There is a difference between Oxycontin and Percocet. I went to http://www.rxlist.com and checked out both meds, and this is what I found.
>Acetaminophen, 4'-hydroxyacetanilide, is a non-opiate, non-salicylate
>analgesic and antipyretic which occurs as a white, odorless, crystalline
>powder, possessing a slightly bitter taste. Its molecular formula is
>C8H9NO2. The molecular weight is 151.17.
>The oxycodone component is 14-hydroxydihydrocodeinone, a white, odorless,
>crystalline powder having a saline, bitter taste. It is derived from the
>opium alkaloid thebaine. Its molecular formula is C18H21NO4·HCl. The
>molecular weight is 351.83.
>Each capsule, for oral administration, contains:
>Acetaminophen: 500 mgOxycodone HCl (WARNING: May be habit forming): 5 mg*
>Inactive Ingredients: Black iron oxide, corn starch, D&C yellow #10
>aluminum lake, FD&C blue #1, FD&C blue #2 aluminum lake, FD&C red #40,
>FD&C red #40 aluminum lake, gelatin, magnesium stearate, pharmaceutical
>glaze, povidone, pregelatinized starch, propylene glycol, and titanium dioxide.
>Each tablet of Percocet contains:
>Acetaminophen: 325 mgOxycodone HCl (WARNING: May be habit forming): 5 mg*
>*5 mg oxycodone HCl is equivalent to 4.4815 mg oxycodone.
>Inactive Ingredients: Microcrystalline cellulose, povidone, pregelatinized
>starch, stearic acid, and other ingredients.
>OxyContin® is an opioid agonist and a Schedule II controlled substance
>with an abuse liability similar to morphine.
>Oxycodone can be abused in a manner similar to other opioid agonists,
>legal or illicit. This should be considered when prescribing or dispensing
>OxyContin® in situations where the physician or pharmacist is concerned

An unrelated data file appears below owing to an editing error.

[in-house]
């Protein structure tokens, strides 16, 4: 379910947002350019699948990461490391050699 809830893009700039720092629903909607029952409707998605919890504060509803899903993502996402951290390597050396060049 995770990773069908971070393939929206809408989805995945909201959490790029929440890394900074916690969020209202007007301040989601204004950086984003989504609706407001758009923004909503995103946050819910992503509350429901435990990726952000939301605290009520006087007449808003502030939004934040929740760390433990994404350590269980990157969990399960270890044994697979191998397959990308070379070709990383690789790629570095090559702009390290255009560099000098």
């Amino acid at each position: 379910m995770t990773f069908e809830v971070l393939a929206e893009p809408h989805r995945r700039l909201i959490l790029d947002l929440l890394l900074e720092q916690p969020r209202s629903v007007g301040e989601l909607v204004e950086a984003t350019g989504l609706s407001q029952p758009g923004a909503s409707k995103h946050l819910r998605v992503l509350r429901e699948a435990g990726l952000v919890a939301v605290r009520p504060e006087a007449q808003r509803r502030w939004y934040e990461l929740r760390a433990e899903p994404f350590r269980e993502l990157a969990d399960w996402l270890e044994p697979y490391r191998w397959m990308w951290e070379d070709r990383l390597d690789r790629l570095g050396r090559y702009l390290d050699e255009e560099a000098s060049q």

>about an increased risk of misuse, abuse, or diversion.
>OxyContin® tablets are a controlled-release oral formulation of oxycodone
>hydrochloride indicated for the management of moderate to severe pain when
>a continuous, around-the-clock analgesic is needed for an extended period
>OxyContin® tablets are NOT intended for use as a prn analgesic.
>OxyContin® 80 mg and 160 mg Tablets ARE FOR USE IN OPIOID TOLERANT
>PATIENTS ONLY. These tablet strengths may cause fatal respiratory
>depression when administered to patients not previously exposed to opioids.
>OxyContin® (oxycodone hydrochloride controlled-release) TABLETS ARE TO BE
>SWALLOWED WHOLE AND ARE NOT TO BE BROKEN, CHEWED, OR CRUSHED. TAKING
>BROKEN, CHEWED, OR CRUSHED OxyContin® TABLETS LEADS TO RAPID RELEASE AND
>ABSORPTION OF A POTENTIALLY FATAL DOSE OF OXYCODONE.
>OxyContin® (oxycodone hydrochloride controlled-release) tablets are an
>opioid analgesic supplied in 10 mg, 20 mg, 40 mg, 80 mg, and 160 mg tablet
>strengths for oral administration. The tablet strengths describe the
>amount of oxycodone per tablet as the hydrochloride salt.
>Its molecular formula is C18H21NO4 · HCl. Its molecular weight is 351.83.
>The chemical formula is 4,
>Oxycodone is a white, odorless crystalline powder derived from the opium
>alkaloid, thebaine. Oxycodone hydrochloride dissolves in water (1 g in 6
>to 7 mL). It is slightly soluble in alcohol (octanol water partition
>coefficient 0.7). The tablets contain the following inactive ingredients:
>ammonio methacrylate copolymer, hydroxypropyl methylcellulose, lactose,
>magnesium stearate, povidone, red iron oxide (20 mg strength tablet only),
>stearyl alcohol, talc, titanium dioxide, triacetin, yellow iron oxide (40
>mg strength tablet only), yellow iron oxide with FD&C blue No.2 (80 mg
>strength tablet only), FD&C blue No.2 (160 mg strength tablet only) and
Although both meds contain the same opiod-derivative, the differences are that Percocet contains 325 mg Acetominophen per tablet while the Oxycontin does not, and that the Percocet is a short-term or immediate release medication while the Oxycontin is an extended release formula.
I don't recall being nauseated when I first went on the Percocet, but that was almost a year ago. I'm still on Percocet for breakthrough with Oxycontin as my primary pain med, and I don't experience any nausea.
Good luck with it. Pain-free hugs,
Nancy in NB
Help spread the word. Find out more about National Invisible Chronic Illness Awareness Week September 23-29, 2002, at http://www.invisibleillness.com